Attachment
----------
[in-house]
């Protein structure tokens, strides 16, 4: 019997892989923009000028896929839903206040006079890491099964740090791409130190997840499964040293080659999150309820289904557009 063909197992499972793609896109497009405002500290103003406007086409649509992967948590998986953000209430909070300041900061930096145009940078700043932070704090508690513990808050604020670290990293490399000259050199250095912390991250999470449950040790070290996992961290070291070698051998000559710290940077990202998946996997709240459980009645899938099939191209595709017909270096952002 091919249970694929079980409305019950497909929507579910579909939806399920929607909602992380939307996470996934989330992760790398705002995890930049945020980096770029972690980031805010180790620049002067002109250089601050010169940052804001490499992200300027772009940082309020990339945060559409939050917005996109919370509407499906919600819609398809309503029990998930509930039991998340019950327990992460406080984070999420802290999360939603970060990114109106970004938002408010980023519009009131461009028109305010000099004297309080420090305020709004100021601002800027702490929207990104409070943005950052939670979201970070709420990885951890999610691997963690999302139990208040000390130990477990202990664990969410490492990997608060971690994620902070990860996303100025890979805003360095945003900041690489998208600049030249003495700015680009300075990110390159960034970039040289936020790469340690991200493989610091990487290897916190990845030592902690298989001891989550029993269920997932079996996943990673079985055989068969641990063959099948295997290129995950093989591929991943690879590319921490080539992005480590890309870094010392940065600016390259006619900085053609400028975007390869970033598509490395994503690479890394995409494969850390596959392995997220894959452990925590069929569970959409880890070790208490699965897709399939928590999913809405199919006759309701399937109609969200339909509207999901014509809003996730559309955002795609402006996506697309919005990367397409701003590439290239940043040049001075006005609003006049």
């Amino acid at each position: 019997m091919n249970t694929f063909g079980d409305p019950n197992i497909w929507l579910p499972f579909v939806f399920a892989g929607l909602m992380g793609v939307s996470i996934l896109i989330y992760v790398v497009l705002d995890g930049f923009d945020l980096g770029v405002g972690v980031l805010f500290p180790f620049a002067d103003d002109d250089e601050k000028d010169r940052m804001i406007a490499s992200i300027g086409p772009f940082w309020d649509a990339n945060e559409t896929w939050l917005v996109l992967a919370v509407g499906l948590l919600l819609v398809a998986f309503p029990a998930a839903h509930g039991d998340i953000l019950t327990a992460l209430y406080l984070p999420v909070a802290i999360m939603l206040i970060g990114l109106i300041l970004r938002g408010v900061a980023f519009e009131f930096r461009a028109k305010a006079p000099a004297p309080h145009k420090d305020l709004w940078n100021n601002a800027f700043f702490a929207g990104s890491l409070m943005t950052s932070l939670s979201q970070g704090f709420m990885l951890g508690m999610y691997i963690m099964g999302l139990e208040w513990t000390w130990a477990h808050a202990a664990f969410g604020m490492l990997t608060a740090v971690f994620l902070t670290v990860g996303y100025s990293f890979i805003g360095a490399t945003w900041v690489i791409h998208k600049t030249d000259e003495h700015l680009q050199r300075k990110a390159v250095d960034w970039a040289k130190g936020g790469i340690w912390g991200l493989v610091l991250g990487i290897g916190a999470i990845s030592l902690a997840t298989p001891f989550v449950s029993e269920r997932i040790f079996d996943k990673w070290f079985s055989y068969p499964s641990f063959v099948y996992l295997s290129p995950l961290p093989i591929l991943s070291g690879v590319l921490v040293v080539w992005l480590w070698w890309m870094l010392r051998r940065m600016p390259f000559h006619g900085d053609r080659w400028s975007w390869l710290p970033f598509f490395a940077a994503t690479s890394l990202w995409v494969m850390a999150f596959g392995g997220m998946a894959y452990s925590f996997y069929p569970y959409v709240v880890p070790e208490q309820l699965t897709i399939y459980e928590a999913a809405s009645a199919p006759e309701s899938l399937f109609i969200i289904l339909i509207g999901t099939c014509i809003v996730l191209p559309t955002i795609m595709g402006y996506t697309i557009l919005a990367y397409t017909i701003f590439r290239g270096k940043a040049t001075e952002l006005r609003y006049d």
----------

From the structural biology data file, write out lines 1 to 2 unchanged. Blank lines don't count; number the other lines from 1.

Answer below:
[in-house]
């Protein structure tokens, strides 16, 4: 019997892989923009000028896929839903206040006079890491099964740090791409130190997840499964040293080659999150309820289904557009 063909197992499972793609896109497009405002500290103003406007086409649509992967948590998986953000209430909070300041900061930096145009940078700043932070704090508690513990808050604020670290990293490399000259050199250095912390991250999470449950040790070290996992961290070291070698051998000559710290940077990202998946996997709240459980009645899938099939191209595709017909270096952002 091919249970694929079980409305019950497909929507579910579909939806399920929607909602992380939307996470996934989330992760790398705002995890930049945020980096770029972690980031805010180790620049002067002109250089601050010169940052804001490499992200300027772009940082309020990339945060559409939050917005996109919370509407499906919600819609398809309503029990998930509930039991998340019950327990992460406080984070999420802290999360939603970060990114109106970004938002408010980023519009009131461009028109305010000099004297309080420090305020709004100021601002800027702490929207990104409070943005950052939670979201970070709420990885951890999610691997963690999302139990208040000390130990477990202990664990969410490492990997608060971690994620902070990860996303100025890979805003360095945003900041690489998208600049030249003495700015680009300075990110390159960034970039040289936020790469340690991200493989610091990487290897916190990845030592902690298989001891989550029993269920997932079996996943990673079985055989068969641990063959099948295997290129995950093989591929991943690879590319921490080539992005480590890309870094010392940065600016390259006619900085053609400028975007390869970033598509490395994503690479890394995409494969850390596959392995997220894959452990925590069929569970959409880890070790208490699965897709399939928590999913809405199919006759309701399937109609969200339909509207999901014509809003996730559309955002795609402006996506697309919005990367397409701003590439290239940043040049001075006005609003006049």